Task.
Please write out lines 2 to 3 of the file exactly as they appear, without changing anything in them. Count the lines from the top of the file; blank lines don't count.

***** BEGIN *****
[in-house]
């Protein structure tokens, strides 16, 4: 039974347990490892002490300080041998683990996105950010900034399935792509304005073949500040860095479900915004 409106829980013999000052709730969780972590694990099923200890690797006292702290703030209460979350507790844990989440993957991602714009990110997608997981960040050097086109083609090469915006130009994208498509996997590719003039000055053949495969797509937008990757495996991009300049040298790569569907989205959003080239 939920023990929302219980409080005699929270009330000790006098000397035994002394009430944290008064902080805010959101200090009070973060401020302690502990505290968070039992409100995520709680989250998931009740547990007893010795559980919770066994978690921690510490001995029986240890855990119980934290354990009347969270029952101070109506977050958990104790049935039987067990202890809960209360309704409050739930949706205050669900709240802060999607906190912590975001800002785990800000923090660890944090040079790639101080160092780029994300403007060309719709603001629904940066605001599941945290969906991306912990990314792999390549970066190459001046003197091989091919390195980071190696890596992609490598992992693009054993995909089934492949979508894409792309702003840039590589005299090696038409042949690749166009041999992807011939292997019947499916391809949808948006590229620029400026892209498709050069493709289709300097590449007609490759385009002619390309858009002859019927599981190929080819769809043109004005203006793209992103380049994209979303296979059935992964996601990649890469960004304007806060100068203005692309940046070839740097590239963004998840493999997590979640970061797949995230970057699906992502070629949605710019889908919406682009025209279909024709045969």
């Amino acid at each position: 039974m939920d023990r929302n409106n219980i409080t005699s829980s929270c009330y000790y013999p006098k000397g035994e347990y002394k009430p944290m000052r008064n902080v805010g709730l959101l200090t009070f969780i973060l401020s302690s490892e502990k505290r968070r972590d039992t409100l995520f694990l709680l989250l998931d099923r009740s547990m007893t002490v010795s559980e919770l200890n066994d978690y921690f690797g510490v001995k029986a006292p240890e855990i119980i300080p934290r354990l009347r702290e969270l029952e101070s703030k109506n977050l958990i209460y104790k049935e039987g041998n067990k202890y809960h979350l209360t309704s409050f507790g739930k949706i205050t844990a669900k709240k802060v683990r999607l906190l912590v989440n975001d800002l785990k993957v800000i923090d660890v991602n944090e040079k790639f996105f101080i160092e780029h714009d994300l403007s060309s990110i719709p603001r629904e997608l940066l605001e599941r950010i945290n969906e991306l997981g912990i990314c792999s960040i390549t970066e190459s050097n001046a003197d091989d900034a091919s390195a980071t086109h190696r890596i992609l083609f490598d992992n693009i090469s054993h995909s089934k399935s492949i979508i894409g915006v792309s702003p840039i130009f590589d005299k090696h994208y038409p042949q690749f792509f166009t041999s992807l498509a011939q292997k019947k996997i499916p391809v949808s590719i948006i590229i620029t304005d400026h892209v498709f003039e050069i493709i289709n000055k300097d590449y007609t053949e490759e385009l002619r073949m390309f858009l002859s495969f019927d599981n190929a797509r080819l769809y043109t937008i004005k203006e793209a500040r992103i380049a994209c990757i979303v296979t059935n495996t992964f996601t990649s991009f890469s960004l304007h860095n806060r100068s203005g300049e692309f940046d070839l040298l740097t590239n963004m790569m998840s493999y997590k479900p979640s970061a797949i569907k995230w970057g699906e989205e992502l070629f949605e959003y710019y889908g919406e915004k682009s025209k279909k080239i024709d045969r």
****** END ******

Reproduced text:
């Protein structure tokens, strides 16, 4: 039974347990490892002490300080041998683990996105950010900034399935792509304005073949500040860095479900915004 409106829980013999000052709730969780972590694990099923200890690797006292702290703030209460979350507790844990989440993957991602714009990110997608997981960040050097086109083609090469915006130009994208498509996997590719003039000055053949495969797509937008990757495996991009300049040298790569569907989205959003080239 939920023990929302219980409080005699929270009330000790006098000397035994002394009430944290008064902080805010959101200090009070973060401020302690502990505290968070039992409100995520709680989250998931009740547990007893010795559980919770066994978690921690510490001995029986240890855990119980934290354990009347969270029952101070109506977050958990104790049935039987067990202890809960209360309704409050739930949706205050669900709240802060999607906190912590975001800002785990800000923090660890944090040079790639101080160092780029994300403007060309719709603001629904940066605001599941945290969906991306912990990314792999390549970066190459001046003197091989091919390195980071190696890596992609490598992992693009054993995909089934492949979508894409792309702003840039590589005299090696038409042949690749166009041999992807011939292997019947499916391809949808948006590229620029400026892209498709050069493709289709300097590449007609490759385009002619390309858009002859019927599981190929080819769809043109004005203006793209992103380049994209979303296979059935992964996601990649890469960004304007806060100068203005692309940046070839740097590239963004998840493999997590979640970061797949995230970057699906992502070629949605710019889908919406682009025209279909024709045969």
């Amino acid at each position: 039974m939920d023990r929302n409106n219980i409080t005699s829980s929270c009330y000790y013999p006098k000397g035994e347990y002394k009430p944290m000052r008064n902080v805010g709730l959101l200090t009070f969780i973060l401020s302690s490892e502990k505290r968070r972590d039992t409100l995520f694990l709680l989250l998931d099923r009740s547990m007893t002490v010795s559980e919770l200890n066994d978690y921690f690797g510490v001995k029986a006292p240890e855990i119980i300080p934290r354990l009347r702290e969270l029952e101070s703030k109506n977050l958990i209460y104790k049935e039987g041998n067990k202890y809960h979350l209360t309704s409050f507790g739930k949706i205050t844990a669900k709240k802060v683990r999607l906190l912590v989440n975001d800002l785990k993957v800000i923090d660890v991602n944090e040079k790639f996105f101080i160092e780029h714009d994300l403007s060309s990110i719709p603001r629904e997608l940066l605001e599941r950010i945290n969906e991306l997981g912990i990314c792999s960040i390549t970066e190459s050097n001046a003197d091989d900034a091919s390195a980071t086109h190696r890596i992609l083609f490598d992992n693009i090469s054993h995909s089934k399935s492949i979508i894409g915006v792309s702003p840039i130009f590589d005299k090696h994208y038409p042949q690749f792509f166009t041999s992807l498509a011939q292997k019947k996997i499916p391809v949808s590719i948006i590229i620029t304005d400026h892209v498709f003039e050069i493709i289709n000055k300097d590449y007609t053949e490759e385009l002619r073949m390309f858009l002859s495969f019927d599981n190929a797509r080819l769809y043109t937008i004005k203006e793209a500040r992103i380049a994209c990757i979303v296979t059935n495996t992964f996601t990649s991009f890469s960004l304007h860095n806060r100068s203005g300049e692309f940046d070839l040298l740097t590239n963004m790569m998840s493999y997590k479900p979640s970061a797949i569907k995230w970057g699906e989205e992502l070629f949605e959003y710019y889908g919406e915004k682009s025209k279909k080239i024709d045969r």